A simple checklist can help primary-care providers evaluate the health risks that influence the longevity of older adults and have informed discussions with patients regarding the choice to undergo various screening tests and other health-maintenance measures. 

“Recent guidelines recommend considering patients’ life expectancy when deciding whether to pursue preventive interventions with long lag times to benefit 
(≥7 years), such as colorectal cancer screening and intensive glycemic control for diabetes,” wrote Marisa Cruz, MD, and colleagues in a research letter published in JAMA. “However, most mortality indices have focused on short-term risk (≤5 years).”

The 12-item index operates on a point system, with the total determining the patient’s 10-year risk of mortality. For example, adults aged 60 to 64 years receive one point, whereas those over age 85 years receive seven points. Such health risks as current tobacco use, chronic lung disease, heart disease and cancers other than skin cancers are each two points. Cognitive and motor skills also factor into the calculations: The ability to manage one’s finances, walk several blocks, and other such activities are assigned one to two points.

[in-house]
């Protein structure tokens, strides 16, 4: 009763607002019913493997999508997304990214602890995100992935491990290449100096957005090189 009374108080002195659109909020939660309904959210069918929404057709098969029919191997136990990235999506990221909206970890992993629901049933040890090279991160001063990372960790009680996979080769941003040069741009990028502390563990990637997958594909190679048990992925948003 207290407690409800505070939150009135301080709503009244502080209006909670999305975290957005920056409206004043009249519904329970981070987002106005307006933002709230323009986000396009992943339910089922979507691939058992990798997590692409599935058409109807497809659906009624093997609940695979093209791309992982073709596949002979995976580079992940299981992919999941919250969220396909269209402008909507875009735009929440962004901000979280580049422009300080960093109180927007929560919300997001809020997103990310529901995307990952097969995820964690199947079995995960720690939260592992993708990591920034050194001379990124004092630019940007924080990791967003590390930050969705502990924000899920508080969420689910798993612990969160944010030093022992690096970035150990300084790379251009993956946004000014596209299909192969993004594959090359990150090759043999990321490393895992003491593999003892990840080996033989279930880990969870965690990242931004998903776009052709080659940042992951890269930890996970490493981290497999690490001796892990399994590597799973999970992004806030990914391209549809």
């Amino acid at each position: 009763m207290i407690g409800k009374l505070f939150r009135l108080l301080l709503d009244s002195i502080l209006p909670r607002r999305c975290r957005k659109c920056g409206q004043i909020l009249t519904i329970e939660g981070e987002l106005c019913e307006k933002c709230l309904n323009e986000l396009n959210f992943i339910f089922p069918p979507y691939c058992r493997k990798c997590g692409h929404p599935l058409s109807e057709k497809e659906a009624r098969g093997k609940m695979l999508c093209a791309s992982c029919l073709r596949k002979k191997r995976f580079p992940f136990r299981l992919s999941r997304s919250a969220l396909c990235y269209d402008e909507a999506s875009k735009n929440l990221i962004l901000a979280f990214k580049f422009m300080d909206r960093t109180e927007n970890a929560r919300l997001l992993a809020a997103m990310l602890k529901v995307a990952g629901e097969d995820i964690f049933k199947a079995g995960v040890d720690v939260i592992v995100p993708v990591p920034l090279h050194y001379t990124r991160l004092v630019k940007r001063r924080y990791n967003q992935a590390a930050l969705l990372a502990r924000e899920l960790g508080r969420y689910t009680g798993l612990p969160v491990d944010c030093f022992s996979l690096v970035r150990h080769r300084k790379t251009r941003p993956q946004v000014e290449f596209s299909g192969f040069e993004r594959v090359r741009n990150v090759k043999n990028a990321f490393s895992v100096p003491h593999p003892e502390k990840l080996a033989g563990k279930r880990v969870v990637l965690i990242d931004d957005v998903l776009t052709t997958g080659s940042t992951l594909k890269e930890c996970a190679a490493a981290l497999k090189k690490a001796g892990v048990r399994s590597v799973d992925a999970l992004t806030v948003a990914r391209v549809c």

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“The clinician can ask the patient yes-or-no questions about [the patient’s] health and functional status and then can go over how the patient could benefit from certain medical interventions,” explained Cruz in a statement issued by the University of California-San Francisco, where Cruz is a clinical fellow. 


  1. Cruz M et al. JAMA. 2013;309:874-876.